Around 60 uninvited youths with a "pack mindset" converged on Shaun Beverley's £1.1 million home, which won The Daily Telegraph Homebuilding Award in 2009, after being alerted by messages on the social networking website.
When Mr Beverley, 45, attempted to usher them off the property, a gang turned on him, punching him to the floor in a "vicious and horrendous" attack.
The architect was kicked, spat at and had objects thrown at him as he lay on the ground, Blackpool magistrates' court heard.
Yesterday, a 16-year-old boy admitted assaulting Mr Beverley at the converted 1970s bungalow, in a private road in Lytham St Annes, Lancs, on July 7 this year. The court was told that the youth, who lives in a seven-bedroom house in the same town, threw three punches before others joined in the attack.
District Judge Jeff Brailsford heard that the group conned their way into Mr Beverley's property, which has electric gates, by giving a false identity over the intercom. The judge told the teenager, who cannot be named: "You were part of a pack mindset which led to this man suffering a vicious and horrendous attack trying to defend his home and his garden in an entirely proper manner.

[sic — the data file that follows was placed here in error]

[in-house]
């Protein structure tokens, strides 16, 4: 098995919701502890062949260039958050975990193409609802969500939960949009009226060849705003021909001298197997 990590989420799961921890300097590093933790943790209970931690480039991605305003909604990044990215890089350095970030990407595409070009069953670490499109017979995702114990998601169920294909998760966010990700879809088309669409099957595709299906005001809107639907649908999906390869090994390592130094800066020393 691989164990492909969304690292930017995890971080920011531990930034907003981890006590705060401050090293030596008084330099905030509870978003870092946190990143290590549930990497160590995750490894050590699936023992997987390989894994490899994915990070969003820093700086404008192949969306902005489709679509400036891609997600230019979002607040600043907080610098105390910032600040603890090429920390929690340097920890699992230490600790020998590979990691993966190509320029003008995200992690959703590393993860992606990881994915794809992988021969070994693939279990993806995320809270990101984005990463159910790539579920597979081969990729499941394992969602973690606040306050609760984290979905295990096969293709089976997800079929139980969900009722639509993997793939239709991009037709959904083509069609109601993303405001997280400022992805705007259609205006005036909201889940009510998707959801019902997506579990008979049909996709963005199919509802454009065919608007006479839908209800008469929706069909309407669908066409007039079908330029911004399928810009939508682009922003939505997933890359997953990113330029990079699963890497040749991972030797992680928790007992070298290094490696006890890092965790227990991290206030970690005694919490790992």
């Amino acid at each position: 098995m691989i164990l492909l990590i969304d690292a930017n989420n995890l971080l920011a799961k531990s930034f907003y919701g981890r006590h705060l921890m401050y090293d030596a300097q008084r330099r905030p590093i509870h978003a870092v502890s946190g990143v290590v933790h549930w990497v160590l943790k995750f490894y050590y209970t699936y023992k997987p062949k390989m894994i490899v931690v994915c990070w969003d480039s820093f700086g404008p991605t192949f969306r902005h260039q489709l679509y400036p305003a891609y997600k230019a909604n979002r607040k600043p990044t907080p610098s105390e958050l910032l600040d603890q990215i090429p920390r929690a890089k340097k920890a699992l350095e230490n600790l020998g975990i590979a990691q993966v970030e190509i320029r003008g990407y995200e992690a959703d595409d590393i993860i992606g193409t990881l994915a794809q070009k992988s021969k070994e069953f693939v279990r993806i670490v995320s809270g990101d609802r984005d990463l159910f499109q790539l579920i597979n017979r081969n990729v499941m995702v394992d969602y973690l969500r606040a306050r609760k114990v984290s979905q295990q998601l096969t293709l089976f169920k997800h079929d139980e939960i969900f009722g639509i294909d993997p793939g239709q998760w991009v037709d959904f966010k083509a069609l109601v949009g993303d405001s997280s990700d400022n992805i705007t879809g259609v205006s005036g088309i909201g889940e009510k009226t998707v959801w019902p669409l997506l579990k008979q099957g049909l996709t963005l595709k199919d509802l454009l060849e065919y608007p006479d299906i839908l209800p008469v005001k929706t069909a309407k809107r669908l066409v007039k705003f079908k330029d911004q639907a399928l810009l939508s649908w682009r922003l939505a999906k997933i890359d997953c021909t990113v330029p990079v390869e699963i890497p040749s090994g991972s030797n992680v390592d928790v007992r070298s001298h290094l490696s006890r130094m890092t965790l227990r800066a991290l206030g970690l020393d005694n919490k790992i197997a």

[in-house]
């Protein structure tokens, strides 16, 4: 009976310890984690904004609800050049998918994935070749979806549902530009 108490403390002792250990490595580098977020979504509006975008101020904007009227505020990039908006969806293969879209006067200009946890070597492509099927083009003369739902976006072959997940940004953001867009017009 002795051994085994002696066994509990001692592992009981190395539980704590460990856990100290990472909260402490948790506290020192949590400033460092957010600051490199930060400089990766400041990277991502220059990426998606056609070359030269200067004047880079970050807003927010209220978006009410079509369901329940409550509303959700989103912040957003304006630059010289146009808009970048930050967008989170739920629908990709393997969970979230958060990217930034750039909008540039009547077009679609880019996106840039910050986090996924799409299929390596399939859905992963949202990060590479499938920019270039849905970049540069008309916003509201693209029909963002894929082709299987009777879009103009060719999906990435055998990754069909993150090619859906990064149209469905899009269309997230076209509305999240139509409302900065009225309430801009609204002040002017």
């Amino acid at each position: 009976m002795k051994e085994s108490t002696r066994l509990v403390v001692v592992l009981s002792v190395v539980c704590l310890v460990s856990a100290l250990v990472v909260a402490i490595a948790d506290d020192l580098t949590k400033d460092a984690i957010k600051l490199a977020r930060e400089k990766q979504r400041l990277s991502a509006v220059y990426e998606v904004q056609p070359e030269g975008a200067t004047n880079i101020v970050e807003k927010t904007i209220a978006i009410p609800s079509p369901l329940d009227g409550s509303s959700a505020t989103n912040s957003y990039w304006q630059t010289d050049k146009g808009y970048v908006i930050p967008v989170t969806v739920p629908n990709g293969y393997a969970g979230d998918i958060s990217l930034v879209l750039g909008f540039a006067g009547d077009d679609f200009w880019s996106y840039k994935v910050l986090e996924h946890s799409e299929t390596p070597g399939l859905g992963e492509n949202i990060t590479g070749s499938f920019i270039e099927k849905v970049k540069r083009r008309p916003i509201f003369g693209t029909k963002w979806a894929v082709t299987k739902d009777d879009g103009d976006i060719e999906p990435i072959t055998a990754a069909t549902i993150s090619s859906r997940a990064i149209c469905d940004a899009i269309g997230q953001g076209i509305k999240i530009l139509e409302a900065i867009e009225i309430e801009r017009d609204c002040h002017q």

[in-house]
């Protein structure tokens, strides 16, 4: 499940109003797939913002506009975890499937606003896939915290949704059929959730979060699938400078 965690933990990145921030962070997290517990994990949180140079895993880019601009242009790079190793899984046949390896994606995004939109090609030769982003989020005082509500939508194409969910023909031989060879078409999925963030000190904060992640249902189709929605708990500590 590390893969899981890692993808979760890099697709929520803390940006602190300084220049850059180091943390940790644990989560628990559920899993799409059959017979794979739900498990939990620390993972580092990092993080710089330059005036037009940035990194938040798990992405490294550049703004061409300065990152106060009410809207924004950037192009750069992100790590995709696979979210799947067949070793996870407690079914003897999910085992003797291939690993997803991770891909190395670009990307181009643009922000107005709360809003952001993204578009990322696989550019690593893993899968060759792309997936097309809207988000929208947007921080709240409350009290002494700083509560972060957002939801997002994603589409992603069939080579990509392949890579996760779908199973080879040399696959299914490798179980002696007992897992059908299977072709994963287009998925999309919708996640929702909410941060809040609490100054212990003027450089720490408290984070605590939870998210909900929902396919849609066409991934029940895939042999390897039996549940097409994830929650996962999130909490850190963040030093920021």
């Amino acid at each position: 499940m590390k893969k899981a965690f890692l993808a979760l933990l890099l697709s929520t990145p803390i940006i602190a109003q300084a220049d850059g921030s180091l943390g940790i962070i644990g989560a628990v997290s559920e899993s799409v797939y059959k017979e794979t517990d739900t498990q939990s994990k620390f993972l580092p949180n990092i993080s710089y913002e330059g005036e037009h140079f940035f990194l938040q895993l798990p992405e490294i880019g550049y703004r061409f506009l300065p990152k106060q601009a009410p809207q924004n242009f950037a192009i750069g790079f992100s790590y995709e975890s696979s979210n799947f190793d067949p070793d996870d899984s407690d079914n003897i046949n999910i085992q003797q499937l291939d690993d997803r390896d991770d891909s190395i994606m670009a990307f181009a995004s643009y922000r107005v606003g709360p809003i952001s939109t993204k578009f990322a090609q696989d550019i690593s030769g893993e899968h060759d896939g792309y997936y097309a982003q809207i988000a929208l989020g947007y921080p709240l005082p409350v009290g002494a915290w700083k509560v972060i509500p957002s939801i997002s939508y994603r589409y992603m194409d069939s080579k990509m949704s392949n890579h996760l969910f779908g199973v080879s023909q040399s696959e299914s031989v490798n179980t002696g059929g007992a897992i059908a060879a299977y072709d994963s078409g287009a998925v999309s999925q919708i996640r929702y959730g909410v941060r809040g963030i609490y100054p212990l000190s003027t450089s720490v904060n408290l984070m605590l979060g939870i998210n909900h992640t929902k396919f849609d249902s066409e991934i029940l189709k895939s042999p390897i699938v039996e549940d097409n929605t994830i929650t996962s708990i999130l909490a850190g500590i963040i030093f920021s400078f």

"He had opened up his home for his daughter's party and these people wangled their way in. They were all at least two or three years older than the girl.
"But when asked, they were not for leaving. Mr Beverley started to usher them out when he was punched to the floor by you. You became the front man and others egged you on. You are an intelligent young man and you behaved in an appalling manner. You will forever regret what you did to this man."
Brett Chappell, defending, said the boy apologised unreservedly for what he did.
"He wants to go into the Army. When he was shown the photographs of the injuries suffered by an innocent man he was totally ashamed and accepts he was a catalyst for what happened."
The youth was given a nine-month referral order during which he may have to meet his victim face to face. He must pay Mr Beverley £150 compensation and £50 court costs.
The case was the latest in a series of examples of parties turning violent after being advertised online.